Countess of Wessex Shrub Rose (Rosa The Countess of Wessex) 1Countess of Wessex Shrub Rose (Rosa The Countess of Wessex) 1

Countess of Wessex Shrub Rose Bushes

Rosa The Countess of Wessex

The details

  • Type: Shrub
  • Colour: Ivory-white 
  • Flower shape: Clusters of about 5, double
  • Scent: Medium-Strong
  • Upright Habit to 120cm x 80cm
  • Repeats in flushes June-November
  • Disease resistance: Good
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Countess of Wessex Shrub Rose. 4 Litre Pots.

This tall, vigorous and healthy shrub has clusters of large, double near-white, well scented blooms. The pale yellow buds and new flowers are upright at first, tending to nod as they fully mature. The dark green, glossy foliage, is the ideal backdrop. To 1.8m x 1.2m

Browse our other shrub roses, or all our rose varieties.


  • Type: Shrub
  • Colour: Ivory-white
  • Flower shape: Clusters of about 5, double
  • Scent: Medium-Strong
  • Upright Habit to 120cm x 80cm
  • Repeats in flushes June-November
  • Disease resistance: Good

Growing Countess of Wessex Roses

Good soil in a sheltered, sunny spot is ideal for these large blooms, but like most Rosas, they are tough plants, and these tolerate a bit of shade well.

She will form an upright bush, suitable for the middle of a border or towards the back, but do not hide her away.

In Your Garden Design

The rich creamy flowers make this an ideal rose to use in any border except a ‘hot’ scheme because it is a cool coloured plant, and as unflappable as its namesake. It would enhance any design and would look equally good in a pot on a terrace or a deck.

Did You Know?

Bred by Amanda Beales (1967-2013) of Peter Beales Roses in 2004, code BEAcream. Named after The Countess of Wessex on the occasion of her marriage to HRH Prince Edward at the suggestion of Bishop Peter Nott, who officiated at their wedding ceremony. The parents of the rose are Bonica and Maigold.

Planting Instructions

How to plant Countess of Wessex Roses

You can order bareroot roses for delivery from November to March only. Containerised plants are available year round.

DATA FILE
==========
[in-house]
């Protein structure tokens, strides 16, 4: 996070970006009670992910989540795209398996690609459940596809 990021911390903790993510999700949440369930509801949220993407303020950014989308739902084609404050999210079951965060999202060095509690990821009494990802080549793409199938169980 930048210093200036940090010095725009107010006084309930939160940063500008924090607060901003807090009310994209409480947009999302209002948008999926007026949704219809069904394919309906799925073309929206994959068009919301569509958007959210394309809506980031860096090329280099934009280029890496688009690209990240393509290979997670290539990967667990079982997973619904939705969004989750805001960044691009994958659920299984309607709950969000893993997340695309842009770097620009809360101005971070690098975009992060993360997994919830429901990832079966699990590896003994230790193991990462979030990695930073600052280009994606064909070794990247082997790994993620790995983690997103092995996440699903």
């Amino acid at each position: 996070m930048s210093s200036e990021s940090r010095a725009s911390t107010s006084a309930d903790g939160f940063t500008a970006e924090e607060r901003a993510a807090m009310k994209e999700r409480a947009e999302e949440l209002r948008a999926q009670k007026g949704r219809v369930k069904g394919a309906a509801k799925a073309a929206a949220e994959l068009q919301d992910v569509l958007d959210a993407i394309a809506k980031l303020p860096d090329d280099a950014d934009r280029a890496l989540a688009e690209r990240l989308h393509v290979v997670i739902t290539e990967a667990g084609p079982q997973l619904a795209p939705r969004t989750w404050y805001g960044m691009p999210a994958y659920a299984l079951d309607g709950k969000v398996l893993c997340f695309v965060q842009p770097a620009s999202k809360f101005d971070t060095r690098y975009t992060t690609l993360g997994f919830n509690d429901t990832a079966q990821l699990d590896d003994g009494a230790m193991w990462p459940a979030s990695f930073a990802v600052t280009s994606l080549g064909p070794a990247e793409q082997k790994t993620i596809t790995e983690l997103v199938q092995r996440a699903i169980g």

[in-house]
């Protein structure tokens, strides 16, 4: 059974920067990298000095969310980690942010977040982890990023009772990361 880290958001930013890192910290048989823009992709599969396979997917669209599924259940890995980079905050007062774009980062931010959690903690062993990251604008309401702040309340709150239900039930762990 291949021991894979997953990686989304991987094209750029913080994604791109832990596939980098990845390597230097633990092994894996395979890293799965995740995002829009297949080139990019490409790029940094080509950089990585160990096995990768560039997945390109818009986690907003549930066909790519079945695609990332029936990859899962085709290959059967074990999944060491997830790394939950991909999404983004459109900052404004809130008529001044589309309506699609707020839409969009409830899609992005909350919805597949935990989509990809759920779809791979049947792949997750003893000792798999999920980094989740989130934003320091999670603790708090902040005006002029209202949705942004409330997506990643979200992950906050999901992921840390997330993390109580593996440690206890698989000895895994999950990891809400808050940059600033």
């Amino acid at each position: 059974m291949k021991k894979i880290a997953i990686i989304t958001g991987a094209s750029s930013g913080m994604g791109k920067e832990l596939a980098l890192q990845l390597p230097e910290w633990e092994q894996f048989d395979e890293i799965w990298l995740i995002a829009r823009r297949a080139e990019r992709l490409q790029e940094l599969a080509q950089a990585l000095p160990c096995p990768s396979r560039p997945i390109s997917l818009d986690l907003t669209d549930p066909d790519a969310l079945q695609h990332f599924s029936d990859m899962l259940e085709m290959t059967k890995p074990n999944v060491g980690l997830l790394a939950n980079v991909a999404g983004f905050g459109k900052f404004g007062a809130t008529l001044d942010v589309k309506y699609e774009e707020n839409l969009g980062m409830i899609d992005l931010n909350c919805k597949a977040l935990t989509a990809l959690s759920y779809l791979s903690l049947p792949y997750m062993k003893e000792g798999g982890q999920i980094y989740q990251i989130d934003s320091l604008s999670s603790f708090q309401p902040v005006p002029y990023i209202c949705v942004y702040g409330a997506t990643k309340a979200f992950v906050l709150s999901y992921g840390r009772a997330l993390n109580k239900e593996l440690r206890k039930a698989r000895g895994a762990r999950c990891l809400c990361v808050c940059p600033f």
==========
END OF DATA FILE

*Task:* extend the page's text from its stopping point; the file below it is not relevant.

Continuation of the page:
Soak your roses' roots or pots for a little while before planting. This is an opportunity to prune the stems down to six to ten inches, and inspect the roots to trim off damaged ones.

Choose a spot with reasonable light: semi-shade will do, but full shade will not. Prepare the soil by breaking it up with a fork while removing roots, stones, etc.

  • On dry, sandy and chalky soil, dig a big hole, then backfill it with a soil mix improved with three quarters organic material, including compost and manure for fertility, and leafmould or our Rocket Gro soil improver for water retention.
  • On good garden soil, adding some organic material is beneficial, especially manure. Dig a shallow hole, deep enough to allow the graft/union to settle right at soil level, and wider than the roots.
  • On really heavy clay, which rose roots love, you do not need to dig: slit planting is good, and you can use organic material as a mulch on top.

Spread some Rootgrow mycorrhizal fungi around the bottom of the hole,  where it will make contact with the roots.

Arrange a mound on the floor of the hole to set your rose's roots on, so they spread out, and the graft-union is slightly above soil level. Backfill the hole with the planting mix, firming it down as you go, at first with your hand to fix the rose in place, and then with your heel to firm it. Dust some bonemeal on the surface and water in thoroughly. In the process, the soil will settle down so that the graft is clear of the soil. 

Videos: How to prepare and plant a bareroot rose.

Mulch well in spring, and keep well watered during dry periods for the first year. Deadhead repeating roses to encourage continuous flowering. 

Newly planted roses shouldn't need much rose food, maybe a dash on poor dry soils. When they are settled in the second year onwards, feed them during the growing season with homemade compost teas and foraged sea weed, or some of our Neudorff rose food.

Mature shrub roses need gentler pruning than floribundas and hybrid teas. Prune to tidy the shape in winter. First remove the usual dead, diseased and badly positioned wood, ideally cutting out whole shoots back to a main stem, or outward facing bud. Then remove some of the oldest wood from the centre, and anywhere else you need to.